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Oh no! My child has head lice

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Every school year millions of parents all around the world are horror struck when their child comes home from school with an itchy scalp caused by head lice. There are myths about head lice and what is says about a child or his or her family. This post is meant to help parents understand this common childhood experience to manage better both the stigma and the treatment.

Head lice is often transmitted between children at school, in day care centers, or sleep away camps because of close head-to-head contact in these locations. This is why younger children, age 3-12 years, are most often affected. Additionally, when one member of a family has head lice, it is common to find other members also affected.

Head lice transmission can happen to any child. “Being clean” or “being dirty” do not influence rates of head lice. Any child can be affected regardless of hygiene. The truth is that head lice do not discriminate – they like anyone with a warm body and hair. Girls generally have higher rates of head lice than boys because girls tend to share hair accessories that can transmit lice. Head lice infestations in a family DO NOT indicate a lower level of cleanliness or failure to keep children clean.

Head lice do not transmit disease but are irritating due to the feeling of movement on the scalp and itchiness. However, children may scratch their scalps so aggressively that they break the skin and cause redness or open sores. Skin infections can occur in these open cuts. This happens because dirt and germs underneath the fingernails get embedded in the open skin and cause an infection. For this reason it is important to treat head lice right away and not wait. The earlier the lice are killed and removed, the less time there is for your child to scratch and potentially create a skin infection.

The life cycle of head lice and treatment

The technical name of head lice is Pediculus humanus var capitis. They have a life cycle of 3 weeks. Female lice live 3-4 weeks and lay around 10 eggs (nits) every day. The eggs (nits) appear translucent on the hair shafts and are firmly attached with a glue-like substance. The heat from the human head provides warmth to the eggs during their incubation of 7-12 days. When hatched, the young lice (nymphs) mature for approximately 10 days, then mate and begin the cycle again.

This cycle is important to understand in order to properly treat head lice within the family and prevent re-infestation. An appropriate treatment should be selected based on your geographic region. Some head lice have become resistant to some pesticide shampoos. This means that the shampoo will not effectively kill the head lice. Therefore it is useful to consult with your healthcare provider or pharmacist to help select products that are effective and appropriate for your family.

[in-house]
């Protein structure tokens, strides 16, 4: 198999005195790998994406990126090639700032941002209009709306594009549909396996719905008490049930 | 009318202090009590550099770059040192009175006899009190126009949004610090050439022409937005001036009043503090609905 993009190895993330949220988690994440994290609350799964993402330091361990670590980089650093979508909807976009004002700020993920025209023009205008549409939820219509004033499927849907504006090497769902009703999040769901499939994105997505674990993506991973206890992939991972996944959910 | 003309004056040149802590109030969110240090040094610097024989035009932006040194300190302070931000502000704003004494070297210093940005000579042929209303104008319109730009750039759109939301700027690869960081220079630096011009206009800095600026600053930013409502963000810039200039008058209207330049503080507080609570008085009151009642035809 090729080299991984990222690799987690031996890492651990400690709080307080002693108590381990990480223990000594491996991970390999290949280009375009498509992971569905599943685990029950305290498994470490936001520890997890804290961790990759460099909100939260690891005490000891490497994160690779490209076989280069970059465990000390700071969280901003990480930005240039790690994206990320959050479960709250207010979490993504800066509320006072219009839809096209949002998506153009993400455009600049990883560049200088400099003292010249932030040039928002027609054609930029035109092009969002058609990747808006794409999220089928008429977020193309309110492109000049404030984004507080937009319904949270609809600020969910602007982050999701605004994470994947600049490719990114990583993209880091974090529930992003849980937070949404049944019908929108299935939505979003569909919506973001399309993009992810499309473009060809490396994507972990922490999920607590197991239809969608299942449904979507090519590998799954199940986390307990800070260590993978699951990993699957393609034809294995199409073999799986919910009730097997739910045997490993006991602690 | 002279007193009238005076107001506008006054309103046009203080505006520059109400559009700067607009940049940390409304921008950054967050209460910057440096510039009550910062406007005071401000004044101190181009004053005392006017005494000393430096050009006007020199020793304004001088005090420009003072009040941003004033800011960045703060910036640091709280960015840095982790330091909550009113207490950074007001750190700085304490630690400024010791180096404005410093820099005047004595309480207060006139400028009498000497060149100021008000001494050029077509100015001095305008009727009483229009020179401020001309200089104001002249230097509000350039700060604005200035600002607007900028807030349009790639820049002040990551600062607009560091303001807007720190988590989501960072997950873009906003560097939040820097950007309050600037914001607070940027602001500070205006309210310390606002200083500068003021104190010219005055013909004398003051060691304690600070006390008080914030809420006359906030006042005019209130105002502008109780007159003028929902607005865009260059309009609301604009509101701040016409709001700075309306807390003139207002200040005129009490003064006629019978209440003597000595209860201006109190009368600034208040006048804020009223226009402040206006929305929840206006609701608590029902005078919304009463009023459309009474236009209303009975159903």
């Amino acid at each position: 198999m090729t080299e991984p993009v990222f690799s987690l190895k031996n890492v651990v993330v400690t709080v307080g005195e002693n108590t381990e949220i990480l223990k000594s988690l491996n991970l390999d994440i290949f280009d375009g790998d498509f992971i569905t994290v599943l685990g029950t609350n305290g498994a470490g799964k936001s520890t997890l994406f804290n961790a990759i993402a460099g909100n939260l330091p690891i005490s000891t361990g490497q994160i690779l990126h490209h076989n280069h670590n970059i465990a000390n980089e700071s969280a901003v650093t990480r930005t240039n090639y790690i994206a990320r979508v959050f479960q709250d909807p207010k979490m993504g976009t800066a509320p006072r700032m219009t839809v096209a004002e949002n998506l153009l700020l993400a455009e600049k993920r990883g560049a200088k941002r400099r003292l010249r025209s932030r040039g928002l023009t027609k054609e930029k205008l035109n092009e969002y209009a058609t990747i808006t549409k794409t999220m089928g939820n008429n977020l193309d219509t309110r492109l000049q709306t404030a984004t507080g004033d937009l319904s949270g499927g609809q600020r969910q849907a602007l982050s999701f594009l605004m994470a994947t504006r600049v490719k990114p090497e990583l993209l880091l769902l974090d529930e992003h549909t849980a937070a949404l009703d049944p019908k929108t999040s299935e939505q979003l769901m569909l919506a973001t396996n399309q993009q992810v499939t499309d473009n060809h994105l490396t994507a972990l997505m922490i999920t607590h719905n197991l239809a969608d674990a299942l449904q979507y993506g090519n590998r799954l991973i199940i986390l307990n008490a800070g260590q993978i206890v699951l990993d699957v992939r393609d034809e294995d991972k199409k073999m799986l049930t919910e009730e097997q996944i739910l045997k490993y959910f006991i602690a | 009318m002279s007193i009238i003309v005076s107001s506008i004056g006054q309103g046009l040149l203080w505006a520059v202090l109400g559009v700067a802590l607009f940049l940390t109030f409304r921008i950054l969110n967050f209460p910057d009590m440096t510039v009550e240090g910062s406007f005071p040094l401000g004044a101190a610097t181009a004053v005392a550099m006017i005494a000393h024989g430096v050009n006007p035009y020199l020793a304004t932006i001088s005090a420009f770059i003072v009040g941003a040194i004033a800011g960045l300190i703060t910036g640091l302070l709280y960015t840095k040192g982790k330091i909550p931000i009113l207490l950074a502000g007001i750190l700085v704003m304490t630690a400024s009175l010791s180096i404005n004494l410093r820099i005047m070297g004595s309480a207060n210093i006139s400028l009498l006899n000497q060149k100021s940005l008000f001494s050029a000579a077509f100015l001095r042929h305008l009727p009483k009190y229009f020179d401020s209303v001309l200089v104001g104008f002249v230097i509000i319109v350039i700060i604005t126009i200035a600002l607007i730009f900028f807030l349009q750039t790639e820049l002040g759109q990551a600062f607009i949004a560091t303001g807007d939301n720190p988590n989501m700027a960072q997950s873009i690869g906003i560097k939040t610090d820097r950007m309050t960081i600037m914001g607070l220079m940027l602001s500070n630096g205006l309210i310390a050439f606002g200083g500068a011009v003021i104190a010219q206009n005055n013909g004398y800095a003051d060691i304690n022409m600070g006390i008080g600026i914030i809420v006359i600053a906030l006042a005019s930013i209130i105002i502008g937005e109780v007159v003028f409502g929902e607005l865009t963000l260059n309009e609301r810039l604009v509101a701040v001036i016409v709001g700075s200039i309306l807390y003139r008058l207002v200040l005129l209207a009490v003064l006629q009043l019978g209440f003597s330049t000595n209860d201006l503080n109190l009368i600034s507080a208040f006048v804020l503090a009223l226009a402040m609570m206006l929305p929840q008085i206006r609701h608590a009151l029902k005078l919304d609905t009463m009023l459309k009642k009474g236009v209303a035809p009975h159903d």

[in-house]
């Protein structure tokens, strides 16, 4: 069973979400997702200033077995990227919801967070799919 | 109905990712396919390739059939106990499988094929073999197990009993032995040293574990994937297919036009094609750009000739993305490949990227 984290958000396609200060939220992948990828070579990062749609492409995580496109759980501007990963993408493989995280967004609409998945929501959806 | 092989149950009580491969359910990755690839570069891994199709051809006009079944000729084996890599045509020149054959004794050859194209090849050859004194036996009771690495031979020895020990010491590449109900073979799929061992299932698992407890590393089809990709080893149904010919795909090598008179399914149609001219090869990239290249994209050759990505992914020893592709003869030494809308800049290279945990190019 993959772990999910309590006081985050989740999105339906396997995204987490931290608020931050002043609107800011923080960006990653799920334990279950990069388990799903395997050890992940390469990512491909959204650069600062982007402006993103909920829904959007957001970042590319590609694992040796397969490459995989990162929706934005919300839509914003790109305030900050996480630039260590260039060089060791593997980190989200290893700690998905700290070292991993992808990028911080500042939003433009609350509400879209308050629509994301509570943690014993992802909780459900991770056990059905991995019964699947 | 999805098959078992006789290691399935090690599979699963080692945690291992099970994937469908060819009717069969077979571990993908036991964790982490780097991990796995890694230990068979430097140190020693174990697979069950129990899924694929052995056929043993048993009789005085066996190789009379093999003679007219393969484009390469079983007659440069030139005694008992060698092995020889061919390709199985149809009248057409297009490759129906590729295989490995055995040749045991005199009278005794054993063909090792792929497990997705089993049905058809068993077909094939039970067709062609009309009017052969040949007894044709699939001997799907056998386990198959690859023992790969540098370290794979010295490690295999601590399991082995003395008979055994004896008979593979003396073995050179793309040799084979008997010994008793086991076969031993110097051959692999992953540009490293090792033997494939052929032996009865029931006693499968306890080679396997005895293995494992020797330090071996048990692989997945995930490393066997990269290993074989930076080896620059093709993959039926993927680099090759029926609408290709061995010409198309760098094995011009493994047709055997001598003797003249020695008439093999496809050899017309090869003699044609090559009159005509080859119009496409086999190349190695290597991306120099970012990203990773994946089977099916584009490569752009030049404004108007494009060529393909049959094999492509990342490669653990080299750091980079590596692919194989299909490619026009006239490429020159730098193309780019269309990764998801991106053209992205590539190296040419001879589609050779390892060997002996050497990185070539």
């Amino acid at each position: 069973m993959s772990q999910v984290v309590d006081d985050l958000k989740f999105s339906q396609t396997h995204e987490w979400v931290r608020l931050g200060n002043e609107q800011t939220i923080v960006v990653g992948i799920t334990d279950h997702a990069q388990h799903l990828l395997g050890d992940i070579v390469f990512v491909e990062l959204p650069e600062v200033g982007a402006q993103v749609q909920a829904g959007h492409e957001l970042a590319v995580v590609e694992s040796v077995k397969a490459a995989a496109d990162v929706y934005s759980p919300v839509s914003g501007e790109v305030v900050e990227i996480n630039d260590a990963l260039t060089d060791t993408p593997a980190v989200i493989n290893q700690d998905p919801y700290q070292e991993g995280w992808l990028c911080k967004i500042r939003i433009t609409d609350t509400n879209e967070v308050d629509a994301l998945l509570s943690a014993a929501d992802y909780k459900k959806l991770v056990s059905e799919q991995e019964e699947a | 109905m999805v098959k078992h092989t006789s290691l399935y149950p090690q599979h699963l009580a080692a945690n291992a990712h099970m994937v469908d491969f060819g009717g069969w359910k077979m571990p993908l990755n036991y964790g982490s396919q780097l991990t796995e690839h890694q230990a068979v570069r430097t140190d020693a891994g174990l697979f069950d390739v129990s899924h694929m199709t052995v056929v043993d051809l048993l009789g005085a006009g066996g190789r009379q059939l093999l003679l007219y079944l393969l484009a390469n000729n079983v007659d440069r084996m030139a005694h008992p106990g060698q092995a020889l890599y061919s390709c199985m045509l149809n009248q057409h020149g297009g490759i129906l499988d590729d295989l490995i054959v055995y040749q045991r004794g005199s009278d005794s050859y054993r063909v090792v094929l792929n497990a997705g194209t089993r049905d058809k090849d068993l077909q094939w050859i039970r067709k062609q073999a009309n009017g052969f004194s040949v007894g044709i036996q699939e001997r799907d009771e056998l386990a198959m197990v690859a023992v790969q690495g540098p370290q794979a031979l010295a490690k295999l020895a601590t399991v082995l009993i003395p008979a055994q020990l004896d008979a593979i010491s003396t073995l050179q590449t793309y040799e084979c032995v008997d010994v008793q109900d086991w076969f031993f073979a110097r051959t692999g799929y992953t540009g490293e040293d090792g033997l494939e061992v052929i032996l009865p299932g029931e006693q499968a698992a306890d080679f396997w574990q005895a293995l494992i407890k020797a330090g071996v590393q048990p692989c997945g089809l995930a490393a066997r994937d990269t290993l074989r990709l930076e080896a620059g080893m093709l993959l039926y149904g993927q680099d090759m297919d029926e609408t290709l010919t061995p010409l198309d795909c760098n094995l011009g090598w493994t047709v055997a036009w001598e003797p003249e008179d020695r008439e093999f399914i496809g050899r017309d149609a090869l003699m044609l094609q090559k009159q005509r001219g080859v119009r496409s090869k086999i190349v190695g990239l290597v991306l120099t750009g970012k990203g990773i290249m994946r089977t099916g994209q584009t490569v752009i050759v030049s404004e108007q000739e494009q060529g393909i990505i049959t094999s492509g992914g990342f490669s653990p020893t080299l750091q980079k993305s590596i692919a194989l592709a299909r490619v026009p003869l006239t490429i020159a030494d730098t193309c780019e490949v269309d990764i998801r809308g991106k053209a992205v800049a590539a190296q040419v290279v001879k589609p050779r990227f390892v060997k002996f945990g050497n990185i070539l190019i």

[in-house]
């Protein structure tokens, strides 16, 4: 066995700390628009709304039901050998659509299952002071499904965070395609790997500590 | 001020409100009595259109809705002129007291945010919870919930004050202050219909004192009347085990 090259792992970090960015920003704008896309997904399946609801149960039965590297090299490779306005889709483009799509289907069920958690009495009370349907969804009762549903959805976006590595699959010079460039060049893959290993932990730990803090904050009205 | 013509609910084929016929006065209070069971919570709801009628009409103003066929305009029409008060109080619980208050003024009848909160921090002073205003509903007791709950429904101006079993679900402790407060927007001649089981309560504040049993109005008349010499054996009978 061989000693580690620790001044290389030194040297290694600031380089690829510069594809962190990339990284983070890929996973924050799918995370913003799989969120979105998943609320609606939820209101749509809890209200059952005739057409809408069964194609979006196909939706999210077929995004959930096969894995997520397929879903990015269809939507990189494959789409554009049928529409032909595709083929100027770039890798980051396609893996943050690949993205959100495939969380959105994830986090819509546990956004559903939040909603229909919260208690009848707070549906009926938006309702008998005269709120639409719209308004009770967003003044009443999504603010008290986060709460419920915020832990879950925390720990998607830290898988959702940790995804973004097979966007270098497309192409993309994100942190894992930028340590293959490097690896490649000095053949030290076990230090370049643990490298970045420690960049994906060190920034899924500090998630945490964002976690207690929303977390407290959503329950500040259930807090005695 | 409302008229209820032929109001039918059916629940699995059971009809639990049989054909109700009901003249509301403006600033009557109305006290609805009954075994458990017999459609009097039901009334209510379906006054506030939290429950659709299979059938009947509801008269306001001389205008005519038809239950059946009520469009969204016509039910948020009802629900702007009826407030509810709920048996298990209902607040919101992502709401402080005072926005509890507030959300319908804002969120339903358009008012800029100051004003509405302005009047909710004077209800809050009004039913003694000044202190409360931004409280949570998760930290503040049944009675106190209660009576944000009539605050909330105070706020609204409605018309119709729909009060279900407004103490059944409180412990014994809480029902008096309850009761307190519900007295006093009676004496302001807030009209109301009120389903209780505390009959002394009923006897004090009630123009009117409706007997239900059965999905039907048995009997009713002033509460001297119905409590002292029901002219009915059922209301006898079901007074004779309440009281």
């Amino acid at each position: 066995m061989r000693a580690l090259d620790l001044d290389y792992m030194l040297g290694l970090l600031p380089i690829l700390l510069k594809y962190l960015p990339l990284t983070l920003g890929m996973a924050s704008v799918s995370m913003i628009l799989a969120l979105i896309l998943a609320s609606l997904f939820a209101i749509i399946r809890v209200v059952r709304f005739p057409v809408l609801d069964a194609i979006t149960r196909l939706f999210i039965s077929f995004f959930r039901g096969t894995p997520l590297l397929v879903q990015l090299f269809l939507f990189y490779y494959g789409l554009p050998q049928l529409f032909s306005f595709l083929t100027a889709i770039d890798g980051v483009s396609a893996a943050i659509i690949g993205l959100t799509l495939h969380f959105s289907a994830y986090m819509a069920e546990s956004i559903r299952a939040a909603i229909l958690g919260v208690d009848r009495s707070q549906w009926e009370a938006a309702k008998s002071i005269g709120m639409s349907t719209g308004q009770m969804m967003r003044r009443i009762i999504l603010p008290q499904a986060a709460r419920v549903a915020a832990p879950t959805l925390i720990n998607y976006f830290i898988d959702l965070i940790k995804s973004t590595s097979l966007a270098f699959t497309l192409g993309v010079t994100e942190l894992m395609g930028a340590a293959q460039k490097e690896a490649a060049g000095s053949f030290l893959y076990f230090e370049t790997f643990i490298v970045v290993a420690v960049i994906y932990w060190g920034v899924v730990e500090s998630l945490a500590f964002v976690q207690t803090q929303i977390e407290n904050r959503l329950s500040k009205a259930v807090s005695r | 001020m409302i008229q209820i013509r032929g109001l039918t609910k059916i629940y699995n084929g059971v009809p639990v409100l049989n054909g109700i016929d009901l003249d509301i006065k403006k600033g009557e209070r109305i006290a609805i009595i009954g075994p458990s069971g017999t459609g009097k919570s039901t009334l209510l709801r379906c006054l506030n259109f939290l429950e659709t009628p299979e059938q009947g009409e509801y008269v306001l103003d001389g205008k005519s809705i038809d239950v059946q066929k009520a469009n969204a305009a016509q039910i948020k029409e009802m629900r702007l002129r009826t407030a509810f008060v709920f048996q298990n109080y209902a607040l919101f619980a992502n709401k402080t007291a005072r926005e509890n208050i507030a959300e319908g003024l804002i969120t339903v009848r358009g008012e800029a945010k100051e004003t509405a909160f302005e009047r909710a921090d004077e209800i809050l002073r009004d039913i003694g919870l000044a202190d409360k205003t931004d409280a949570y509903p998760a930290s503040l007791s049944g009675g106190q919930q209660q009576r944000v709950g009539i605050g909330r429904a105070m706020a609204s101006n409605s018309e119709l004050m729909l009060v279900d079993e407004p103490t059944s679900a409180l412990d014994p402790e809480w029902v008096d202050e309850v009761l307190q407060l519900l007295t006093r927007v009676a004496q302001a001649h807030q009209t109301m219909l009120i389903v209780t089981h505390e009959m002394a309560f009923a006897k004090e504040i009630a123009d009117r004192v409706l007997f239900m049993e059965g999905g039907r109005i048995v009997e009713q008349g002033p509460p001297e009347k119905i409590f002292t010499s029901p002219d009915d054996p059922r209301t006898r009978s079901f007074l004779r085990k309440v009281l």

Once initial treatment has been administered to all affected household members, it is important to re-treat everyone in 7-10 days. Why? because pesticides only work on lice, not on the eggs (nits). Due to the incubation period of the eggs, a re-treatment in 7-10 days is necessary to kill any lice that have hatched since the initial treatment. Parents should avoid re-treating earlier than 7-10 days because the eggs will still be incubating and will not be killed by the treatment. In this case, the parents will be using the pesticide shampoo with no effect on the lice, but will be exposing their child unnecessary to the pesticide contained in the shampoo. Waiting longer than 7-10 days to retreat will mean that some eggs may have hatched and had time to mature and begin laying eggs again. In this case, a re-infestation will occur with any new eggs that have been laid.

Supportive measures to prevent re-infestation of head lice

In addition to appropriately treating all family members affected with an effective treatment product, there are some supportive measures that will help families reduce the risk of treatment failure or re-infestation:

  • Wash and dry all bedding and towels on high heat.
  • Wash (if possible) and dry on high heat all pillows.
  • Completely vacuum mattresses, carpets, upholstered couches and chairs.
  • Boil combs, brushes, and hair accessories.
  • Wash hats, scarves and clothing with hoods.

Risk reduction

Although it is impossible to prevent head lice completely, it is possible to reduce the risk. Parents should teach their children in school, daycare, or camp environments:

  • Not to share hats and scarves.
  • Not to share hair accessories such as elastic bands, hair ribbons, headbands, etc.
  • Not to share combs and brushes.
  • Choose dress up toys without head coverings such as hoods, veils, hats.

Head lice infestations are common in childhood. Parents should not feel ashamed or embarrassed if their child comes home from daycare, school or camp with lice. It is better to focus on treating the lice early and effectively to minimize the discomfort to the child. Properly following treatment plans and using the supportive measures listed above will help families manage the situation quickly and effectively.

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